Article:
I don’t really care if Brenda Laurel got Attic drama “right,” because thinking about networked human-computer interaction as drama (“to do or act”) and “enactment” (to represent through action) opens up so many creative and important possibilities. Our “make” for today was to identify a current example of human-computer interaction that has most or all of the six elements (action, character, thought, language, pattern (melody) and enactment), and I had a hard time finding an example of computers as theater that surpassed the power and creativity of the David Bowie exhibit I exerienced in Chicago last fall. Continue reading “Reality Fix”
I caught a glimpse of the orange sign on my way to the conference hotel. “David Bowie Is.”
“I am going,” I promised myself.
Best. Decision. Ever.
Even if you are too young to remember Ziggy Pop, or cringed through the “Let’s Dance” era, this exhibit at the Museum of Contemporary Art is worth whatever it takes to get you there — especially if you found yourself reading Brenda Laurel (1) this week for the New Media Seminar.
Because experiencing David Bowie Is puts you right into the middle of a drama that is organic, whole, collective and unique. Like the pioneer-master of the multi-media spectacle it honors, the exhibit integrates, re-mixes, and poaches creative juice from the breadth of human culture and wealth of digital technologies. It abounds in cool artifacts: the letter documenting David Jones’ decision to change his name to David Bowie to avoid confusion with David Jones the Monkee, Brian Eno’s EMS Synthi AKS synthesizer used for the recording the album “Heroes”, handwritten lyrics, and costumes — the amazing technicolor dreamcoats, moonboots, and kabuki inspired pants. And of course there is video — lots of video — clips from famous performances, interviews, session tapes, highlights from Bowie’s film and stage career (including a wrenching clip from Elephant Man and a haunting scene from The Prestige). But what makes the installation so powerful is the modality of its execution, which is both collective and highly personal.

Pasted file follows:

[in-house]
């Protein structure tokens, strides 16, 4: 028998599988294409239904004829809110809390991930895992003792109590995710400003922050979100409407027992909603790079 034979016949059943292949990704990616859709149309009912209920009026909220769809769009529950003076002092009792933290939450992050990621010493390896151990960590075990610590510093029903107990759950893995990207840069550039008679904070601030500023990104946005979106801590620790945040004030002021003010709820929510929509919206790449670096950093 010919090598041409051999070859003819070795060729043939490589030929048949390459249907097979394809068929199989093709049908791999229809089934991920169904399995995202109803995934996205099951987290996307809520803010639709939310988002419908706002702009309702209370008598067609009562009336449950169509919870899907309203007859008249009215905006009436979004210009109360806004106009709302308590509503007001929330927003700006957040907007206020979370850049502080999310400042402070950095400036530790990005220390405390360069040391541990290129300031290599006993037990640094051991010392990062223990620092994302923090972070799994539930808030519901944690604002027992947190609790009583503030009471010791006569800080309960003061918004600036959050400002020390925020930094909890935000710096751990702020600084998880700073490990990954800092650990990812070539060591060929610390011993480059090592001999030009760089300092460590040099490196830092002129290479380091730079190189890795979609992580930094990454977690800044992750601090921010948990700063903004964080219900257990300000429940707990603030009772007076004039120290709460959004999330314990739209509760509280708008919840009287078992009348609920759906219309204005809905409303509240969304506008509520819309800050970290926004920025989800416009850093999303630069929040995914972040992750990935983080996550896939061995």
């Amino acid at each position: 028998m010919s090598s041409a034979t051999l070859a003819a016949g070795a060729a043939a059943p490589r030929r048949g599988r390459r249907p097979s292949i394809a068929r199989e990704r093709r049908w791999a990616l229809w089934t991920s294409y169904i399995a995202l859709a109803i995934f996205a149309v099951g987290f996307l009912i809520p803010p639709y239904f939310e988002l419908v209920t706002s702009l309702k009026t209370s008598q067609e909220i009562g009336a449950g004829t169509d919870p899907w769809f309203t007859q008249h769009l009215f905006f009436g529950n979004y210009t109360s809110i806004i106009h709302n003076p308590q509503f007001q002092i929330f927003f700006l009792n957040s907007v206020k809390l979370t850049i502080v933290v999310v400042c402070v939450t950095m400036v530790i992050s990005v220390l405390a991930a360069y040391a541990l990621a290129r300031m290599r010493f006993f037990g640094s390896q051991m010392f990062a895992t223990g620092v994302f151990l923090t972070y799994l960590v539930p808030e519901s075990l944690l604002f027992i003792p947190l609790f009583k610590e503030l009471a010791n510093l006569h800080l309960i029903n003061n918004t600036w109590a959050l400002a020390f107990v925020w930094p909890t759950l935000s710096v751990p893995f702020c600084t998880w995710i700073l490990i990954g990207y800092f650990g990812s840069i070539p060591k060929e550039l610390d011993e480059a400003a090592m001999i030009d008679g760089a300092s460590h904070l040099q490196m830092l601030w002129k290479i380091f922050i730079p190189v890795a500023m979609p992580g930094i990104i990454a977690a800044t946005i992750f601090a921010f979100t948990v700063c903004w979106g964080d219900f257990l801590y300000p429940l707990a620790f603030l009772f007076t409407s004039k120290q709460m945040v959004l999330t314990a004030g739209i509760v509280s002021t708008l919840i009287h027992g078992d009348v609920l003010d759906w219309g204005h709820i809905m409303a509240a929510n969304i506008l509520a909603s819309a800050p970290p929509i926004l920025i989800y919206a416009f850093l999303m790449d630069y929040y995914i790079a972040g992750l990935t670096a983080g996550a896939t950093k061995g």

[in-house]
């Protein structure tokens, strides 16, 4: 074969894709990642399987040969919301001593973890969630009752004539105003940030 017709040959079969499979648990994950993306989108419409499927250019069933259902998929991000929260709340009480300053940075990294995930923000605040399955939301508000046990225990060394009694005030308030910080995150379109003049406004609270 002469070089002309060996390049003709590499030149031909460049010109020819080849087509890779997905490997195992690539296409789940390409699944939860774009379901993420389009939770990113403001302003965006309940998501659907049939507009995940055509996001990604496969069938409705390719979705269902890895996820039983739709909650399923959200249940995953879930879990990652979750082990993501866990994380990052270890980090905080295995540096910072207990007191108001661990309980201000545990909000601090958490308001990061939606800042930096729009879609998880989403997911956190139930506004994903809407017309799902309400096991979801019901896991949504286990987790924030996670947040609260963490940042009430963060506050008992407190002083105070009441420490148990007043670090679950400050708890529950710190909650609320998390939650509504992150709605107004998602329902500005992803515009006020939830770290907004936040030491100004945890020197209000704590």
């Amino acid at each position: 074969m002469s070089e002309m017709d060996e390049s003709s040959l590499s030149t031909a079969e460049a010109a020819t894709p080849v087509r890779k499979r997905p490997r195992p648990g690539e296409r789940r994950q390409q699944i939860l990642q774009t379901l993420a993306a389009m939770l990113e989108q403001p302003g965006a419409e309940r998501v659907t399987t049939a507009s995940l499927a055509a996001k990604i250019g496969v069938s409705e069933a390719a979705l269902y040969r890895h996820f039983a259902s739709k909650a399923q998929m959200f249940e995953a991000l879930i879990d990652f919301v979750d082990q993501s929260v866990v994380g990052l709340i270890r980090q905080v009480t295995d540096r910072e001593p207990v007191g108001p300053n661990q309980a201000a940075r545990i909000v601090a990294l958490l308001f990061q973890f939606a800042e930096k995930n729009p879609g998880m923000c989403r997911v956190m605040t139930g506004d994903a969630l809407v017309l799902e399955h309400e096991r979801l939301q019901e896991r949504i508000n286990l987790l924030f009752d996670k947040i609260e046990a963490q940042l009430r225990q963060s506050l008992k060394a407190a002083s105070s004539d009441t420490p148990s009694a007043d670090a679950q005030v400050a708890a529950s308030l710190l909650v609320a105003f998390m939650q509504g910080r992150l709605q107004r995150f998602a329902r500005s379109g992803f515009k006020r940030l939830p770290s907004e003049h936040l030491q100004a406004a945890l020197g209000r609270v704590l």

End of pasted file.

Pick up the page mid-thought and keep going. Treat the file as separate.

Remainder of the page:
Groups are admitted to the exhibit every thirty minutes, and each person receives a player and headset at the entry. Push the green button and off you go. But this is much more than the self-guided audio tour one can take in any number of museums these days, because the players are wireless receivers that sync your physical location in the room to feed in the audio that goes with what you are seeing. (2) As you approach the screen where Space Oddity is playing, the soundtrack appears and gets louder in your headset — AND it is synced perfectly to Bowie’s lips on the video. Stand near the other people hearing, “This is ground control to Major Tom” and you can feel them savoring the chorus, lost in their own space, or smiling at the two little girls in pink uggs rocking out at knee level. Take a few steps to the side and the soundtrack shifts. Space Oddity fades away and as you look at the display case you hear a different song, or a narrator providing background for the artifact. Step up to the recessed video a bit further on and hear Bowie describe the development and use of the Verbesizer, the computer program he developed with Ty Roberts to generate and re-order random phrases into lyrics. Want to go back and hear quasi-alien-alienated Bowie singing while you contemplate a gorgeous glimpse of Earth from space? No problem. The receiver picks up the right audio feed as if by osmosis.
It will take you at least ninety minutes to make your way through the entire exhibit. You will savor every immersive, personal-dynamic, media-is-the-message moment. I promise. You are together and alone, experiencing David Bowie.
(2) For a more technical description of how the audio works and a more detailed review of the exhibit click here.